Are fresh spices more nutritious than powdered ones?

Written by Jacob Roper, CSCS | Updated May 2019
This article has 41 references to scientific papers.
Certain spices have incredible nutritional and functional value - but do they lose this value when they're processed rather than fresh?

Summary of Key Points

Fresh isn't always "better." Despite what those darn gurus say, fresh spices aren't always better than their powdered - sometimes, drying and powdering spices can even unlock extra nutritional value.

With powdered spices, quality is important. Low-quality powdered spices have been adulterated with toxic compounds in the past - so, make sure to get something quality.


Ginger is anti-nausea,[1] anti-inflammatory,[2,3] cognition-promoting,[4] and rich in polyphenolic antioxidants.[5] It also treats cold and fever symptoms,[6] and it may even decrease the risk of developing colorectal cancer (worth noting if you eat lots of red meat).[2] It won’t turn you into Superman or Wonder Woman, but including it in your diet will almost certainly make you feel just a little bit healthier.

Gingerols and shogaols are the compounds responsible for ginger’s (modest) medicinal effects as well as it’s potent flavor.[6]

When ginger is dried and ground, it loses some of its gingerol content, but it gains shogaol content.[7,8] Here’s the kicker - of the two active compound groups, gingerols are more aromatic, but shogaols are more potent in terms of health benefits.[6,9] So, while dried ginger is less flavorful than fresh ginger, it might be more potent in terms of health benefits.

“Nutrition dogma holds that whole foods are always better than their processed versions, but ginger is a neat example to the contrary.”

To be honest, this isn’t what I was expecting to learn when I set out to research this topic. Nutrition dogma holds that whole foods are always better than their processed versions, and this is a neat example to the contrary. It just goes to show that nutrition is complicated and we shouldn’t hold too fast to our assumptions.

At the end of the day, it’s probably best to eat a mix of both. Partly because you’d optimize gingerol and shogaol balance, would would (ostensibly) confer the full spectrum of health benefits offered by ginger. Perhaps more importantly, you’ll eat more ginger in total if it’s convenient and varied. As a final note, the experiential piece matters, too - fresh ginger is ridiculously tasty,[*] and some of the recipes in the Ambrofit cookbook just wouldn’t be the same without it.


Curcumin is the bioactive compound in turmeric. It’s functional properties are impressive to say the least; in addition to fighting against a plethora of chronic diseases, it also decreases pain and inflammation in the joins and throughout the body, reduces allergies, and even improves markers of depression and anxiety. [10-23]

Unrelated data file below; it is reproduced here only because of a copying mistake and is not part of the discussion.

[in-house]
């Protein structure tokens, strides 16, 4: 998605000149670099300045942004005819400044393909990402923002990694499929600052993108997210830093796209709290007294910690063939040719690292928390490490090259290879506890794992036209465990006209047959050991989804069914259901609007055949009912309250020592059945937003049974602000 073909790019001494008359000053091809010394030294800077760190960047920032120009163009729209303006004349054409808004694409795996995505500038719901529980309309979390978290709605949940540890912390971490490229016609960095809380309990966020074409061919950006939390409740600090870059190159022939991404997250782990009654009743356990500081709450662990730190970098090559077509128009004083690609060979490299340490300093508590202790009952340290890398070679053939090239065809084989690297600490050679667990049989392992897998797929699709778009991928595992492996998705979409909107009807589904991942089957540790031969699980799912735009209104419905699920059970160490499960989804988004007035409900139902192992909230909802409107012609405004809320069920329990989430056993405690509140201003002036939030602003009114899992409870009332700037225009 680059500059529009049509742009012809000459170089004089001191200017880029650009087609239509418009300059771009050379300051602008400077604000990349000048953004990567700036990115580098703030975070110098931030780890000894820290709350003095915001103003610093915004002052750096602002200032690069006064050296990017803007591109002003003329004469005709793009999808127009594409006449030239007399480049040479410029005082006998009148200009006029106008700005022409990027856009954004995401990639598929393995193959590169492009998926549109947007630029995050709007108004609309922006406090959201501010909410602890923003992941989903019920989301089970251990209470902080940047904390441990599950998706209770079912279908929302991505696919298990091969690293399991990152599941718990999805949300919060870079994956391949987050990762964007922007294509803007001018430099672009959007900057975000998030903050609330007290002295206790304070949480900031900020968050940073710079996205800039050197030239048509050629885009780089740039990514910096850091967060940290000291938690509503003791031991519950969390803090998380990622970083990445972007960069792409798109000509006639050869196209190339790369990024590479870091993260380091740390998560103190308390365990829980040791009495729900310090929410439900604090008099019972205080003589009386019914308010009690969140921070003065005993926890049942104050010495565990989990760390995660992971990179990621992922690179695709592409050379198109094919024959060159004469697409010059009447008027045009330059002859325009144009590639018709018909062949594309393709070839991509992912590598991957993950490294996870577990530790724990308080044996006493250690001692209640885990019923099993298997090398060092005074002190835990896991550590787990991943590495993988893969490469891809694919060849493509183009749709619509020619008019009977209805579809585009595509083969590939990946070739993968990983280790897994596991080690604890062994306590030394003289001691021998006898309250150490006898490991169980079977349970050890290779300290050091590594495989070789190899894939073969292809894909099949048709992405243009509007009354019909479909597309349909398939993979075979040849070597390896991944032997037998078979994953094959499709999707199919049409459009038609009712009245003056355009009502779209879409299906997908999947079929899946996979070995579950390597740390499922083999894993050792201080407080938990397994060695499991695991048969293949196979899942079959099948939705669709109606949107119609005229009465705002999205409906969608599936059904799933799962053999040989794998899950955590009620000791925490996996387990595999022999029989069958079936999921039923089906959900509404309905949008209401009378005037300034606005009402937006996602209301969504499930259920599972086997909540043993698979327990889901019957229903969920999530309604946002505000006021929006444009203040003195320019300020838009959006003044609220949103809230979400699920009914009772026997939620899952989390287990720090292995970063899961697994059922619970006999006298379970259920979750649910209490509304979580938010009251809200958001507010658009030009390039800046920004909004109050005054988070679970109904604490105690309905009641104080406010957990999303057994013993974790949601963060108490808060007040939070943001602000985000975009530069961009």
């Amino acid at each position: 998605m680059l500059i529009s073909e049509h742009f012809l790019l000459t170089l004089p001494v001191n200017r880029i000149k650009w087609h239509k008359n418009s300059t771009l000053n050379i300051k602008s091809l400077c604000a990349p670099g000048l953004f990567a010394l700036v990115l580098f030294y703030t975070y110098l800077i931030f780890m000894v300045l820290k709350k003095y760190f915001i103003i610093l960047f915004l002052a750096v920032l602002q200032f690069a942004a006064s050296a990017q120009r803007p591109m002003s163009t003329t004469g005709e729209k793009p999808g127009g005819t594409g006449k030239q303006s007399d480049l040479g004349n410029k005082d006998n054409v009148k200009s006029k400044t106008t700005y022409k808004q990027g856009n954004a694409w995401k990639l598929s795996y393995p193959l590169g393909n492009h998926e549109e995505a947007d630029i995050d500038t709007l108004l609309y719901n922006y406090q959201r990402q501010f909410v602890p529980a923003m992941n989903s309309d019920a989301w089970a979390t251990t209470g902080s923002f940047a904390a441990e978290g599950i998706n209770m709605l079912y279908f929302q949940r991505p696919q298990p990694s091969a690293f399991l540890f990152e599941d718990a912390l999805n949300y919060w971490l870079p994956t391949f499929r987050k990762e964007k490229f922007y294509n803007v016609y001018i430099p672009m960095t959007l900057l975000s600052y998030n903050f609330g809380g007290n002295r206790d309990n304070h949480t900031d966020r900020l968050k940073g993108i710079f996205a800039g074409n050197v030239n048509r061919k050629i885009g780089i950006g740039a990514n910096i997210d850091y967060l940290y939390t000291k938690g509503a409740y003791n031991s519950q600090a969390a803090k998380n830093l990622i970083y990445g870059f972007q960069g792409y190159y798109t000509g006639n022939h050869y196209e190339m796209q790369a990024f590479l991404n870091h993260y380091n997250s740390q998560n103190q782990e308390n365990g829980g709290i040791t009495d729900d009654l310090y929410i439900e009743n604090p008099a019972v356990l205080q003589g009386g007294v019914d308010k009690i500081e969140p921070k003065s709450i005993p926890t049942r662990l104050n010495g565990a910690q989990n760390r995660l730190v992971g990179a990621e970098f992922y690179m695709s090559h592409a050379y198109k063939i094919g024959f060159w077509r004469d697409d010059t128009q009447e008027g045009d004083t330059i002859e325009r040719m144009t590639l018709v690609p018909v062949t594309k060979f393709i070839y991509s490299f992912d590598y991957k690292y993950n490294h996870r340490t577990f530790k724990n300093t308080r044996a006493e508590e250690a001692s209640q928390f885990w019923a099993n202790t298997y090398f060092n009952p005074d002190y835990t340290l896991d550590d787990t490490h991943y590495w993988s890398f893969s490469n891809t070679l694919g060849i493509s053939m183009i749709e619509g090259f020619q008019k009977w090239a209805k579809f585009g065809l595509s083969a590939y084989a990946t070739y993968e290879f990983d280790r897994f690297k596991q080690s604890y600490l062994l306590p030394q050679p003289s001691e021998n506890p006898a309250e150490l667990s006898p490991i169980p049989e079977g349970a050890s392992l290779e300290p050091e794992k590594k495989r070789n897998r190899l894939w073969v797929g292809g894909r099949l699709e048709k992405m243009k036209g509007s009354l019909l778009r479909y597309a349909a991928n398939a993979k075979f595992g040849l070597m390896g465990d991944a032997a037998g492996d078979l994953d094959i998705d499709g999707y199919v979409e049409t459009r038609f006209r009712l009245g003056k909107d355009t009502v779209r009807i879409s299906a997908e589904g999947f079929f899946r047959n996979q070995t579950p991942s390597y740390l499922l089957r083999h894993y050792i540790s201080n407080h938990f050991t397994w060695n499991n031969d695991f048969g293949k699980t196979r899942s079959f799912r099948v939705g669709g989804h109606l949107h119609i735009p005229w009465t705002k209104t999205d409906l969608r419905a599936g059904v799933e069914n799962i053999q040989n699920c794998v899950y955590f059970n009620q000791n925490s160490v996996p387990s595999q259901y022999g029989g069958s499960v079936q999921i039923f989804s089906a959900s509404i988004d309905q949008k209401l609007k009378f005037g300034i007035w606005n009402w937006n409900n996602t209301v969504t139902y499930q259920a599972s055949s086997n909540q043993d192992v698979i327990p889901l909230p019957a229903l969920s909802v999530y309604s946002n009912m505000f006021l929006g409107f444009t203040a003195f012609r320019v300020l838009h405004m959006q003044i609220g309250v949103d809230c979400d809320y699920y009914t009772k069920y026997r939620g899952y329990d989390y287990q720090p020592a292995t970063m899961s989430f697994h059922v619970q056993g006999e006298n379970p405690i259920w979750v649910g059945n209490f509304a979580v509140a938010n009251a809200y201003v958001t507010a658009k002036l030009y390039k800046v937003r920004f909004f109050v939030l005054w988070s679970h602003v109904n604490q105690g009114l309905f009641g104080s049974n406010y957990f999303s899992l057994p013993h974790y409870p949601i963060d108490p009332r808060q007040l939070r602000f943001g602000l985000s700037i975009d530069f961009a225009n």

(And again, for you red meat eaters, turmeric has some awesome protective effects against colon cancer.)[24,25]

Generally speaking, turmeric processing does not significantly degrade curcumin content.[26-28] However, there are two things to be aware of with fresh vs processed turmeric:

  1. The curcumin in turmeric root is slightly more bioavailable than it is in turmeric powder when eaten in isolation because curcumin is fat soluble. Turmeric root has natural oils, and this helps deliver curcumin to the body.[26] However, you can mitigate this by eating powdered turmeric with fatty foods, or by eating it with black pepper.[29]
  2. Whereas whole turmeric is often pure, turmeric powder may contain any range of adulterants, including coal tar, lead II chromate and other toxic compounds.[26]

Just like with ginger, it’s probably best to eat a mix of turmeric sources. Just make sure to get high-quality powdered ginger from a reputable brand.


Garlic is another functional food with a wide variety of health benefits, demonstrating positive effects on blood cholesterol, blood pressure, glucose metabolism, and antioxidant activity.[30-38] Like it’s friends ginger and turmeric, it’s also highly protective colon cancer, as well as stomach and prostate cancer.[31][36]

However, unlike turmeric and ginger, garlic’s health affects can’t be traced to just a few specific compounds. This makes it more difficult to compare fresh vs powdered garlic.

There is some direct evidence that fresh garlic has higher Vitamin C and B3 content than powdered garlic.[39] Furthermore, studies show that fresh garlic has better antimicrobial properties, and considering that allicin is the principal antimicrobial in garlic (and also one of its main bioactives), it’s probably true that fresh garlic has higher allicin content.[40]